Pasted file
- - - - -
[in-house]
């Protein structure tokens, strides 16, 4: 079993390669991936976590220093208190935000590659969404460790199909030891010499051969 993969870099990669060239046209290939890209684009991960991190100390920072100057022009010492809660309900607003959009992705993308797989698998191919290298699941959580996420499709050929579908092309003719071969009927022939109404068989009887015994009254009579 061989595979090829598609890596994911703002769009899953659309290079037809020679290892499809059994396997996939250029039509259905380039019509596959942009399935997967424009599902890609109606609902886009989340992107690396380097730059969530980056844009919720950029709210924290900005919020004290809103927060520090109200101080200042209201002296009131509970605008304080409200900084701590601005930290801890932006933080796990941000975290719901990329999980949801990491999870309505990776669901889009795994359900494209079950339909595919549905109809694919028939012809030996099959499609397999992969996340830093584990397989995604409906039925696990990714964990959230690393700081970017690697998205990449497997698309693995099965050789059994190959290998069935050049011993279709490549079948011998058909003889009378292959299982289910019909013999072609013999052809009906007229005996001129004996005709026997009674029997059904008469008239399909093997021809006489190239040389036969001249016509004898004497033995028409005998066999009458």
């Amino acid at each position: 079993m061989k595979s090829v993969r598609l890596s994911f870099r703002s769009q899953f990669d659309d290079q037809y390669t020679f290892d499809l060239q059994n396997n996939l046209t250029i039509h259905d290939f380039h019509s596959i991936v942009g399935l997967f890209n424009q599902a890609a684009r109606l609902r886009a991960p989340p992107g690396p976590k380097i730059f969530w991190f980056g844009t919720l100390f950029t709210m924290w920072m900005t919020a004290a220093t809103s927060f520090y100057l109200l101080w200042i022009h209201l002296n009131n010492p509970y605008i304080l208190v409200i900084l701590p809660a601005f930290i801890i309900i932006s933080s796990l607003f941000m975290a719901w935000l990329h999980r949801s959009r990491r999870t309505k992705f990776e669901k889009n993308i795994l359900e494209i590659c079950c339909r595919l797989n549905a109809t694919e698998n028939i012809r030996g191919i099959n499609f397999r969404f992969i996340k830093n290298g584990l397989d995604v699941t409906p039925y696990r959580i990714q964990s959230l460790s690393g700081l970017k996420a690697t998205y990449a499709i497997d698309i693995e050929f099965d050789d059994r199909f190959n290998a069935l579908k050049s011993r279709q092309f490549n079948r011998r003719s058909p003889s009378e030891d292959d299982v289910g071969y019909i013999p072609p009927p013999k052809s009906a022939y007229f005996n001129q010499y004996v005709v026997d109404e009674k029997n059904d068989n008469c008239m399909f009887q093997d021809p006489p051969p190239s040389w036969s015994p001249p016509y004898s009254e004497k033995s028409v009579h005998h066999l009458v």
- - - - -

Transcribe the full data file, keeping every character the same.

[in-house]
């Protein structure tokens, strides 16, 4: 079993390669991936976590220093208190935000590659969404460790199909030891010499051969 993969870099990669060239046209290939890209684009991960991190100390920072100057022009010492809660309900607003959009992705993308797989698998191919290298699941959580996420499709050929579908092309003719071969009927022939109404068989009887015994009254009579 061989595979090829598609890596994911703002769009899953659309290079037809020679290892499809059994396997996939250029039509259905380039019509596959942009399935997967424009599902890609109606609902886009989340992107690396380097730059969530980056844009919720950029709210924290900005919020004290809103927060520090109200101080200042209201002296009131509970605008304080409200900084701590601005930290801890932006933080796990941000975290719901990329999980949801990491999870309505990776669901889009795994359900494209079950339909595919549905109809694919028939012809030996099959499609397999992969996340830093584990397989995604409906039925696990990714964990959230690393700081970017690697998205990449497997698309693995099965050789059994190959290998069935050049011993279709490549079948011998058909003889009378292959299982289910019909013999072609013999052809009906007229005996001129004996005709026997009674029997059904008469008239399909093997021809006489190239040389036969001249016509004898004497033995028409005998066999009458």
């Amino acid at each position: 079993m061989k595979s090829v993969r598609l890596s994911f870099r703002s769009q899953f990669d659309d290079q037809y390669t020679f290892d499809l060239q059994n396997n996939l046209t250029i039509h259905d290939f380039h019509s596959i991936v942009g399935l997967f890209n424009q599902a890609a684009r109606l609902r886009a991960p989340p992107g690396p976590k380097i730059f969530w991190f980056g844009t919720l100390f950029t709210m924290w920072m900005t919020a004290a220093t809103s927060f520090y100057l109200l101080w200042i022009h209201l002296n009131n010492p509970y605008i304080l208190v409200i900084l701590p809660a601005f930290i801890i309900i932006s933080s796990l607003f941000m975290a719901w935000l990329h999980r949801s959009r990491r999870t309505k992705f990776e669901k889009n993308i795994l359900e494209i590659c079950c339909r595919l797989n549905a109809t694919e698998n028939i012809r030996g191919i099959n499609f397999r969404f992969i996340k830093n290298g584990l397989d995604v699941t409906p039925y696990r959580i990714q964990s959230l460790s690393g700081l970017k996420a690697t998205y990449a499709i497997d698309i693995e050929f099965d050789d059994r199909f190959n290998a069935l579908k050049s011993r279709q092309f490549n079948r011998r003719s058909p003889s009378e030891d292959d299982v289910g071969y019909i013999p072609p009927p013999k052809s009906a022939y007229f005996n001129q010499y004996v005709v026997d109404e009674k029997n059904d068989n008469c008239m399909f009887q093997d021809p006489p051969p190239s040389w036969s015994p001249p016509y004898s009254e004497k033995s028409v009579h005998h066999l009458v």